Wiggins: A Wolf in Attack Mode

NBA: Minnesota Timberwolves at Milwaukee Bucks

Two years ago, Andrew Wiggins was heralded as the next big NBA superstar.  That is a lot of pressure to put on a 20-year-old kid.  After winning NBA Rookie of the Year, Wiggins was perhaps the most likely candidate to have a breakout second year.  Then came Karl-Anthony Towns.

In no way am I saying it is KAT’s fault that Wiggins did not have a breakout season.  I am not even saying that Wiggins did not have a great season.  Rather, I am saying that the “Karl-Anthony Towns – Rookie of the Year, soon-to-be MVP, and future Hall of Famer” season (yes, I know that is a mouthful, but it was that impressive) seemed to overshadow the improvements that Wiggins made in his second year.

With the focus shifted toward KAT, Wiggins often flew under the radar last year.  He averaged 20.7 points, 3.6 boards, 2.0 assists, and 1.0 steal per game while shooting 45.9% from the field.  These may not be headline numbers, but they are impressive numbers for an NBA player in only his second season.  This is especially true when one considers he increased his scoring by nearly 4 points per game while playing fewer minutes and shooting more than 2% better from the field.

Not only are these numbers and improvements impressive, but Wiggins was the reason the Wolves played close with teams come the fourth quarter last season.  In the fourth quarter of games last year, Wiggins averaged 5.2 points (tied with LaVine for the most on the team) and led the Wolves’ starters with a positive +.7 plus/minus.

Fast forward to now.

Andrew Wiggins is in attack mode.  We may only be two games into the season, but Wiggins came ready to play.  Many have criticized him for his tendency to disappear on occasion during games, only to reappear in the fourth quarter when games get close.  Some have called him lazy.  Others have said he does not care.  I believe the “future NBA superstar” killer mentality that Wiggins once displayed heard these critics and is ready to respond.

Watching Wiggins pick apart the Sacramento Kings defense in the fourth quarter on Saturday night to get the Wolves back into the game should give fans chills.  When Wiggins is on – he is ON FIRE.  The most impressive aspect of his game was the way he was doing it.  Instead of settling for long range jumpers and his typical “take a few dribbles and fadeaway from the basket” shots, he attacked the hoop and split defenders on his way.  Although he did shoot well on jumpers in the first half, he figured out they were not falling in the second and found a new way to score.

Check out his highlights from the other night here:

This should be how he always plays.  In 2015/2016, Wiggins shot 48.5% when driving to the hoop.  When settling for pull up jumpers and taking shots from 20+ feet, his averages fell to 33.8% and 38.4% respectively.  Compare these with his field goal percentage in the paint (60.0%), in the post (59.2%), and from the elbow (46.2%) and it becomes clear that the more Wiggins works to get close to the hoop the better he shoots.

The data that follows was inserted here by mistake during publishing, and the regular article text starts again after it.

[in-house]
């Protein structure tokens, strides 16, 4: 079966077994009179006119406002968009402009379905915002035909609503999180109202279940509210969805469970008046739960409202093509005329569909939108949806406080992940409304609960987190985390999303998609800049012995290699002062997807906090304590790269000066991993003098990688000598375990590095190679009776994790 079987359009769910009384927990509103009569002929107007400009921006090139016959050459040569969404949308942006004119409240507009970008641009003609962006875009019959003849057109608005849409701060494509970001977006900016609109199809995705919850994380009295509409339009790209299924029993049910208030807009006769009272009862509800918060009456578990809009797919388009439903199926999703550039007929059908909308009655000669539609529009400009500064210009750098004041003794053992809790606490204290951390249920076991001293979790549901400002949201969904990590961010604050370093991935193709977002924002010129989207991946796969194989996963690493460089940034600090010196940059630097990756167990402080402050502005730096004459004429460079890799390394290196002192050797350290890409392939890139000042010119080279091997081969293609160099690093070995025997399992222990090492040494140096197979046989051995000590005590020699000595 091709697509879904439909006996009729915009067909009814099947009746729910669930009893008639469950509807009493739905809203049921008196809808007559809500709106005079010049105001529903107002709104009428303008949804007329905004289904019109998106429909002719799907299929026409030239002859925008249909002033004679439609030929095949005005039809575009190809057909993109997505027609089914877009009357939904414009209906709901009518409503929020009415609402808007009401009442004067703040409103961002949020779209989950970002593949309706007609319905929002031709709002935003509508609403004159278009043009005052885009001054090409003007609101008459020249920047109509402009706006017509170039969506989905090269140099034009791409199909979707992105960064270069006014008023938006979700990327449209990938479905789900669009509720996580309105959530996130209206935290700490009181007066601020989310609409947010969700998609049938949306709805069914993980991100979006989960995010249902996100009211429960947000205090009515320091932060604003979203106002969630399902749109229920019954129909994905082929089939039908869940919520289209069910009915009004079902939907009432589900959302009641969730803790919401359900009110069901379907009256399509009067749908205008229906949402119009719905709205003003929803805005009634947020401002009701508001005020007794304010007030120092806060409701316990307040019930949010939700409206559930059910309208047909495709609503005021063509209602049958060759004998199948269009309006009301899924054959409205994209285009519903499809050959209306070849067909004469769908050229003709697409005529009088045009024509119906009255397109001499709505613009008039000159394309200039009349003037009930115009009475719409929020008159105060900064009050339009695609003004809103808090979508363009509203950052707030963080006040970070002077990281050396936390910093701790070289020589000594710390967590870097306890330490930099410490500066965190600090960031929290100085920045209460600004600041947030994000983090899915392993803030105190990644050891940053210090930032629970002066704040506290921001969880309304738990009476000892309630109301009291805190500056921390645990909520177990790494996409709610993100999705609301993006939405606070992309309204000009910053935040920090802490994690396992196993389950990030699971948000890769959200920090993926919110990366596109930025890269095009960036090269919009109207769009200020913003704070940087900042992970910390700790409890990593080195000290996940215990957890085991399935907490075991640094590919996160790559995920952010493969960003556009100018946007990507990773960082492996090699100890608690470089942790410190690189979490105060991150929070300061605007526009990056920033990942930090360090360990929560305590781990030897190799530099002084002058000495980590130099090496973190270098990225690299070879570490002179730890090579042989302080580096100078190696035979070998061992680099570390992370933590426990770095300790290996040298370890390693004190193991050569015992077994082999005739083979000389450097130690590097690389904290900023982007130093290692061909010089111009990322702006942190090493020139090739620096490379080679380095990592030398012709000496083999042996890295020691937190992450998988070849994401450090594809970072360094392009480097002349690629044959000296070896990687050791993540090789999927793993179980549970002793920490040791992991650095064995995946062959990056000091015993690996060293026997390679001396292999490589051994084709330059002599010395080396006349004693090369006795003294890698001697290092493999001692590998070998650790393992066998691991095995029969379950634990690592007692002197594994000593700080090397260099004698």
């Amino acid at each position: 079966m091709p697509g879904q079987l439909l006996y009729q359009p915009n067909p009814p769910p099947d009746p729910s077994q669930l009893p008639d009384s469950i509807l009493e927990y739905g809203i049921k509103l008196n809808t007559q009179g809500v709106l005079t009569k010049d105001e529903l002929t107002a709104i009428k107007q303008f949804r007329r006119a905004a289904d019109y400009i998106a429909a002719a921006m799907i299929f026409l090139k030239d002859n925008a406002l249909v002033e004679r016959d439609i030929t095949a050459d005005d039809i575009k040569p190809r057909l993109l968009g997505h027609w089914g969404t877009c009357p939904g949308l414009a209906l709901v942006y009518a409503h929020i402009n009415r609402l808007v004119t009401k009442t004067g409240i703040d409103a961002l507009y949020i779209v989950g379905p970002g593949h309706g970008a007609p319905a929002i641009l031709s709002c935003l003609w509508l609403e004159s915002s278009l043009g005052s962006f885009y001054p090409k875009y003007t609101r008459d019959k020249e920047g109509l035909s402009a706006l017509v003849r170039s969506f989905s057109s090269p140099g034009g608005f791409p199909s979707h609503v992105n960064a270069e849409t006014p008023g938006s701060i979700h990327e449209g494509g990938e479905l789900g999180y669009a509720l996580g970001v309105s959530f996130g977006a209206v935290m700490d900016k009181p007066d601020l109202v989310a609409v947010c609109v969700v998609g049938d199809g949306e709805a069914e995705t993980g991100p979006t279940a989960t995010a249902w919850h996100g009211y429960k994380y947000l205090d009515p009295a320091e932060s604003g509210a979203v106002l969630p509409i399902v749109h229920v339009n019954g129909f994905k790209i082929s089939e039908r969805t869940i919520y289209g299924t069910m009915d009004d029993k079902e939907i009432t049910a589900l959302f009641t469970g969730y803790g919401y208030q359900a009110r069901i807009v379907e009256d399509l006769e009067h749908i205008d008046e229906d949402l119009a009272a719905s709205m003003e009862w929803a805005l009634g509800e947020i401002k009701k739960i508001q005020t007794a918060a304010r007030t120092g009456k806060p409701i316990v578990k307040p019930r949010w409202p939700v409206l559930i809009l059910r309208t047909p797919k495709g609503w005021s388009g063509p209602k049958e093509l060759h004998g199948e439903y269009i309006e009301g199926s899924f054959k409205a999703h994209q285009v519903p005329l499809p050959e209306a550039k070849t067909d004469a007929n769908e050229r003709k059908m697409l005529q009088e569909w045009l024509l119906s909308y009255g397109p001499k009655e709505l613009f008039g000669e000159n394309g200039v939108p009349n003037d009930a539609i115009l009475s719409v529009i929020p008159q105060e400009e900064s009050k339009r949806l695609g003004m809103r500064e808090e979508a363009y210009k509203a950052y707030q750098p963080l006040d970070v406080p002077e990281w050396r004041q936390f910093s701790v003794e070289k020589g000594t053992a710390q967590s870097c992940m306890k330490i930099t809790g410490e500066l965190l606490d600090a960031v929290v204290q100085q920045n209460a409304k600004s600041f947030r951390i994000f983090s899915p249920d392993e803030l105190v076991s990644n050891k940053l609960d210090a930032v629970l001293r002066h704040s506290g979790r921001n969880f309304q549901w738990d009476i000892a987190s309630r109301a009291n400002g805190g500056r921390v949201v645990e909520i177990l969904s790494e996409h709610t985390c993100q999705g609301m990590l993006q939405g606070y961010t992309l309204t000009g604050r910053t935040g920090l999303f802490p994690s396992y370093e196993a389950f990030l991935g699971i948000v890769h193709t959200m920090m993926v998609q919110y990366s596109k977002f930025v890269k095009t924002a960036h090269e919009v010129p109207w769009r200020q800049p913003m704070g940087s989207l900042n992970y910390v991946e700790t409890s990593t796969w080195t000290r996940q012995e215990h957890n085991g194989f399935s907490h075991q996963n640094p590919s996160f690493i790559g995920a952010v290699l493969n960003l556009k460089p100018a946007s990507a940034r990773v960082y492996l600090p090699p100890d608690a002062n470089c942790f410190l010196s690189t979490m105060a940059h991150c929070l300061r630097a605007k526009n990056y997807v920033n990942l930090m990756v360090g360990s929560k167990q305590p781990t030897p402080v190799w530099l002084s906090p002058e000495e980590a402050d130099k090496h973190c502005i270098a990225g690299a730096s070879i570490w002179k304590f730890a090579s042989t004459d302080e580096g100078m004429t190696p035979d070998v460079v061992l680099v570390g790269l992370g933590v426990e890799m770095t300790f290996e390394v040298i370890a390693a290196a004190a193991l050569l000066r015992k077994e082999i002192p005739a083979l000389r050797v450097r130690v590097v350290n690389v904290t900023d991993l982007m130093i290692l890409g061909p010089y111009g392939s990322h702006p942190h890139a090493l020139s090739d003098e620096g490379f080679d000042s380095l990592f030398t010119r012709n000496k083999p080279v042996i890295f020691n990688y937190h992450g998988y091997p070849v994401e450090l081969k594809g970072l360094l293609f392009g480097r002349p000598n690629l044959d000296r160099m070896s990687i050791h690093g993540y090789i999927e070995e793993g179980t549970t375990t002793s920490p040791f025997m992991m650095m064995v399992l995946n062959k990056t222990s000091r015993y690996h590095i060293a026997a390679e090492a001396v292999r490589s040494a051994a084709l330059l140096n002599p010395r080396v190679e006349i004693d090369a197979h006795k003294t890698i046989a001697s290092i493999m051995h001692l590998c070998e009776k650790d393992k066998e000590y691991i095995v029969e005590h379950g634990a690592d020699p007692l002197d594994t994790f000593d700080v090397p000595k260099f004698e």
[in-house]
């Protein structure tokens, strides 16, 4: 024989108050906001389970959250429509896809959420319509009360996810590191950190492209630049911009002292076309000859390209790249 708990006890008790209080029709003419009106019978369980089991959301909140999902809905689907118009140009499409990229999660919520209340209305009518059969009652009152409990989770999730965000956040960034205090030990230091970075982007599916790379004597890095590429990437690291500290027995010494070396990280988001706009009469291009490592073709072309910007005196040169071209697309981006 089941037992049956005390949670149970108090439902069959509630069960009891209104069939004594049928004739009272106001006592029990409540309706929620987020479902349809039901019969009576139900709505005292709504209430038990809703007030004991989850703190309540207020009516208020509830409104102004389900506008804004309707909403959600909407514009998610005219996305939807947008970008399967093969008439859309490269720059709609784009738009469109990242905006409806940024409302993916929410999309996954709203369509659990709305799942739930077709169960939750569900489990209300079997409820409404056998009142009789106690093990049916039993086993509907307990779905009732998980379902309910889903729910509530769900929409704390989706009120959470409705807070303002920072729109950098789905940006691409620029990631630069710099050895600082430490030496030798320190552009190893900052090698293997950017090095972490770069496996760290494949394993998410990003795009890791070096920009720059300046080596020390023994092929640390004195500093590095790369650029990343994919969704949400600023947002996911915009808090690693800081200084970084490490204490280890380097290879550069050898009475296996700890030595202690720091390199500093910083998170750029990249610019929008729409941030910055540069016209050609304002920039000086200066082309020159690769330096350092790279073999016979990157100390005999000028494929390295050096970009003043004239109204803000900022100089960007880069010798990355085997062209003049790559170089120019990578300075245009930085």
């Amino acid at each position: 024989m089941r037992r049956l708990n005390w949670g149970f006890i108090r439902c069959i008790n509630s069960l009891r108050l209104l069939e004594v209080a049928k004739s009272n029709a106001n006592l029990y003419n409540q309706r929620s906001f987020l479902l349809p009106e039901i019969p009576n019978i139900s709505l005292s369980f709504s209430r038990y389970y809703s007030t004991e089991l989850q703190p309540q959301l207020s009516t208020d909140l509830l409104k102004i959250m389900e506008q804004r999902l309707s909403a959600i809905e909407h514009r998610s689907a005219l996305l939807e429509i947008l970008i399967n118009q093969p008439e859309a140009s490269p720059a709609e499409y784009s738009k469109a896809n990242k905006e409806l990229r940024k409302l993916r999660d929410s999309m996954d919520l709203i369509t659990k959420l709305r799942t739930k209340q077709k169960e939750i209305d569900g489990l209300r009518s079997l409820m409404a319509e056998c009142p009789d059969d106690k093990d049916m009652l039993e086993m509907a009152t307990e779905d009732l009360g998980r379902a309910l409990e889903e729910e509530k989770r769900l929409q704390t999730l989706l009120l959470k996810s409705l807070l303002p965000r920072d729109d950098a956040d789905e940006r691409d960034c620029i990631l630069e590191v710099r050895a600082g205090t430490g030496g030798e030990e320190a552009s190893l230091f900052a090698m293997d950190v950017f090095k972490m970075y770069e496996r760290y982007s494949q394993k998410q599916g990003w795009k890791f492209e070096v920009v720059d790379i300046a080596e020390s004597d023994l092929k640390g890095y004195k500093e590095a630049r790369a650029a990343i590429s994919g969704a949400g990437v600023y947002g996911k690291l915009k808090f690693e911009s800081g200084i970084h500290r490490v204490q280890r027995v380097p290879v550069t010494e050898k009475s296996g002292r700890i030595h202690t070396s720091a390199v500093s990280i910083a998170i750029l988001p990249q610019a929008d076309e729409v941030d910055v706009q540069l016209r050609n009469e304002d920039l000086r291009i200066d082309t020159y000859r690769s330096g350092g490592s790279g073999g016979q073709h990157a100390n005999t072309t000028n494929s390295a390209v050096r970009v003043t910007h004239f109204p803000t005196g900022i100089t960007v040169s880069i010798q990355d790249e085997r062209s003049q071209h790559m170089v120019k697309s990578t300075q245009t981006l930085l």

Then there are the numbers from this year.  Although only two games in, Wiggins has been unstoppable when he drives to the hoop.  He is shooting 75% on drives and gets fouled an astounding 37.5% of the time he attacks the rim.  His percentage on post ups is an identical 75%.  When these percentages are compared with his 40% shooting on pull up jumpers, it again becomes obvious he needs to attack the hoop.

These numbers are only from two games and will certainly change as the season continues, but as of now it definitely looks like Wiggins is finding the right mentality.  His 27.0 PPG and effective field goal percentage of 51.5% to get those points is a welcome sight for all Wolves fans – and that’s just offensively.

Defensively, Wiggins looks like a different person.  Last year, he seemed to be in a daze quite frequently on defense.  Having been a shut-down defender in college, Wolves fans thought they were getting someone to match up with the superstar 2’s and 3’s in the league when he came to Minnesota.  He has not quite lived up to that expectation.

That being said, at the end of last season, Wiggins looked a lot better.  He squared off with some very talented scorers and rose to the occasion.  During the last 15 games of the season, Wiggins held his matchups to shooting nearly 4% below their average.  To put that in perspective, NBA Defensive Player of the Year Kawhi Leonard held his opponents to 5.5% lower per game last season.

While Tom Thibideau probably deserves some credit for this new defensive mindset he is trying to instill in his players, Wiggins appears to have grown in this category.  He was aggressive defensively during the preseason and is shutting people down in the first two games.  His matchups have shot an astounding 14.9% worse than they do against other opponents.  If he can keep his matchups shooting even remotely close to that far below their average, the Wolves may have found their lockdown defender.

It is truly scary to think what the Wolves would look like if both Wiggins and KAT are playing at their top level.  KAT has had an okay first two games, but nothing to get overly thrilled about.  If he can reach that next level most people expect out of him and Wiggins continues his hot start to the 2016-2017 NBA season, there is no ceiling for the Wolves.

I hope you are excited, because I know I am.  And that is without even mentioning the level of play that Zach LaVine and Kris Dunn could hit soon.  And, if Shabazz Muhammad can find a way to sneak out some more minutes, he appears to be ready for the next level, too.  Get ready, Wolves fans, because once the Wolves figure out the winning formula there is no looking back.

Follow Evan Hagen on Twitter @Hagen_Wolves

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